bmi_michl         0.10      0.04     0.02     0.19 1.00     1766     2042
bmi_michl:age    -0.03      0.02    -0.07     0.02 1.00     1432     1971

Family Specific Parameters:
Estimate Est.Error l-95% CI u-95% CI Rhat Bulk_ESS Tail_ESS
sigma_bmi     3.30      0.77     2.18     5.12 1.00     1295     2309
sigma_chl    39.98      7.54    28.39    57.80 1.00     2005     2625

Samples were drawn using sampling(NUTS). For each parameter, Eff.Sample
is a crude measure of effective sample size, and Rhat is the potential
scale reduction factor on split chains (at convergence, Rhat = 1).
marginal_effects(fit_imp2, "age:chl", resp = "bmi") The results look pretty similar to those obtained from multiple imputation, but be aware that this may not be generally the case. In multiple imputation, the default is to impute all variables based on all other variables, while in the ‘one-step’ approach, we have to explictly specify the variables used in the imputation. Thus, arguably, multiple imputation is easier to apply. An obvious advantage of the ‘one-step’ approach is that the model needs to be fitted only once instead of m times. Also, within the brms framework, we can use multilevel structure and complex non-linear relationships for the imputation of missing values, which is not achieved as easily in standard multiple imputation software. On the downside, it is currently not possible to impute discrete variables, because Stan (the engine behind brms) does not allow estimating discrete parameters.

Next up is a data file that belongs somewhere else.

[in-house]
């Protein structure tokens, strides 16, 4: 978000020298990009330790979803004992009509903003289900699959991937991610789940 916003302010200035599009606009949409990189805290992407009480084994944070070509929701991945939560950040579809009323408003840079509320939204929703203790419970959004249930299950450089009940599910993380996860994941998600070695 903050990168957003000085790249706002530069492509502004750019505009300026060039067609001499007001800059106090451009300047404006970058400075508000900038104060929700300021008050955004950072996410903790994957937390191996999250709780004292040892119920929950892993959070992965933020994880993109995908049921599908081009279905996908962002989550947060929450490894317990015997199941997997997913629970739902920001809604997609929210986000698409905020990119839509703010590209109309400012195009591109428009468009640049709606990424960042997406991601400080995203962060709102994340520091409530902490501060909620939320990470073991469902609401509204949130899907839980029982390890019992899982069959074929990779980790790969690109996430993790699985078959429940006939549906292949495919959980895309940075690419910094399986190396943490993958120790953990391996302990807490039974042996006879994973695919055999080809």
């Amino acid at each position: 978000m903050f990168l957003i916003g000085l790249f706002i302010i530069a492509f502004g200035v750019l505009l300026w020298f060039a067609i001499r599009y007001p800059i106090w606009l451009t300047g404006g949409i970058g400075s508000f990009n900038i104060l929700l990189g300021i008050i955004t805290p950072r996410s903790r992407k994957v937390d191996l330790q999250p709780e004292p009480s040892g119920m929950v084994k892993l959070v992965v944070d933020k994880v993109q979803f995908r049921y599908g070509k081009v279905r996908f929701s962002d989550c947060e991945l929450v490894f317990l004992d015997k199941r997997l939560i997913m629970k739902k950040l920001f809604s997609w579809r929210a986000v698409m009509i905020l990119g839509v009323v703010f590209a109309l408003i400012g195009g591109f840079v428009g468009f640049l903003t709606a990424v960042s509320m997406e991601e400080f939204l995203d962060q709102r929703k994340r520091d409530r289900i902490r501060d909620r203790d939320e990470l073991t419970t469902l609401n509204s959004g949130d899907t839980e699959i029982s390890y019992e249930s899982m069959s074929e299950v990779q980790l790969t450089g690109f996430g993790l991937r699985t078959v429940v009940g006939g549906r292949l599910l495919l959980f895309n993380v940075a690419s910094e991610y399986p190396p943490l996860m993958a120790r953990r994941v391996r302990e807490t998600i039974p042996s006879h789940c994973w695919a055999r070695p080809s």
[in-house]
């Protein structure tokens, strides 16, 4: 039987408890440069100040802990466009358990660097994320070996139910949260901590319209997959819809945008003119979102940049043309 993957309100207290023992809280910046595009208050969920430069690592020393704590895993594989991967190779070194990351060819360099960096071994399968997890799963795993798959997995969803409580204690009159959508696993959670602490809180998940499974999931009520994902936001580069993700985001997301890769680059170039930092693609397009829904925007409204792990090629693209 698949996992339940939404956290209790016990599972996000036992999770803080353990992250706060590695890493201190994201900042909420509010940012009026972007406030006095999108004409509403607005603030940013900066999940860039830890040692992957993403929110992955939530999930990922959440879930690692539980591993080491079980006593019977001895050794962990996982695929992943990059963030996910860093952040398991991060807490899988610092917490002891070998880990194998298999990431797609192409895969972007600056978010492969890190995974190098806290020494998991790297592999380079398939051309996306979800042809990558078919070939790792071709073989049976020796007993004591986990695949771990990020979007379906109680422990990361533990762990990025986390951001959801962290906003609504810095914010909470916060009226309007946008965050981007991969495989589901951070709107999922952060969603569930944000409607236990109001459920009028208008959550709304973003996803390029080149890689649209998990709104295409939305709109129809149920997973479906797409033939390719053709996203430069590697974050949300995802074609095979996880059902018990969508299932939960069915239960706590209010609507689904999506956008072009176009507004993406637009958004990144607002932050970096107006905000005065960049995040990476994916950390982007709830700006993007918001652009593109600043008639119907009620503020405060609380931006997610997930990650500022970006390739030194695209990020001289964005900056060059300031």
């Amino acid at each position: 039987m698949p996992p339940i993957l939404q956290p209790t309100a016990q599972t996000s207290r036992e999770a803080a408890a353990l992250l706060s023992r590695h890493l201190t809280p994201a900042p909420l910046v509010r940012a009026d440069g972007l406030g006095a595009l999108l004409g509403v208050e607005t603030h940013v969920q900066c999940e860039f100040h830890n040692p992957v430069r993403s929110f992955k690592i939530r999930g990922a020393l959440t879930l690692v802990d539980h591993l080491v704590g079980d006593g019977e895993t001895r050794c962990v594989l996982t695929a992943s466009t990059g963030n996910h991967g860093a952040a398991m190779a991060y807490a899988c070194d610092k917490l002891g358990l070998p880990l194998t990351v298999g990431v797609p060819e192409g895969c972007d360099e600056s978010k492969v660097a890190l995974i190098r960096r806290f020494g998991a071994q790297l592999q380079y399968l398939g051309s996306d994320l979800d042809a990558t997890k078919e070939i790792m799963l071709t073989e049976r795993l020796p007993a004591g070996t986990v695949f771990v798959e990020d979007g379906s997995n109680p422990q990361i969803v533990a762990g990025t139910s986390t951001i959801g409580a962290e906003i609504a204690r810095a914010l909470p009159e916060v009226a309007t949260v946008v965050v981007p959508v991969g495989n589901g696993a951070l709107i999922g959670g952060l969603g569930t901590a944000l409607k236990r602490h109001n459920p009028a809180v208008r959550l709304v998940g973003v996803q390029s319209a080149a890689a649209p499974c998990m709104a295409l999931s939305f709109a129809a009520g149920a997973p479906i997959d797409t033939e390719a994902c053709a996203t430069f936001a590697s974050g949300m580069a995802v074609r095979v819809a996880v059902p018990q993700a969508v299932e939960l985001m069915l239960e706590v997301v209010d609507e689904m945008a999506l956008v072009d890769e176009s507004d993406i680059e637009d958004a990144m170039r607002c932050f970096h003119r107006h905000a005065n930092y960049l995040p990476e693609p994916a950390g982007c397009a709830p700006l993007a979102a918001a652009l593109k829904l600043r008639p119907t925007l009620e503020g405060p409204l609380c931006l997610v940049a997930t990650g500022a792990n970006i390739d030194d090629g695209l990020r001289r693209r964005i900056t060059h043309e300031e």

1. Actually, there is a third approach that only applies to missings in response variables. If we want to impute missing responses, we just fit the model using the observed responses and than impute the missings after fitting the model by means of posterior prediction. That is, we supply the predictor values corresponding to missing responses to the predict method.

2. We don’t really need this for bmi, since bmi is not used as a predictor for another variable. Accordingly, we could also – and equivalently – impute missing values of bmi after model fitting by means of posterior prediction.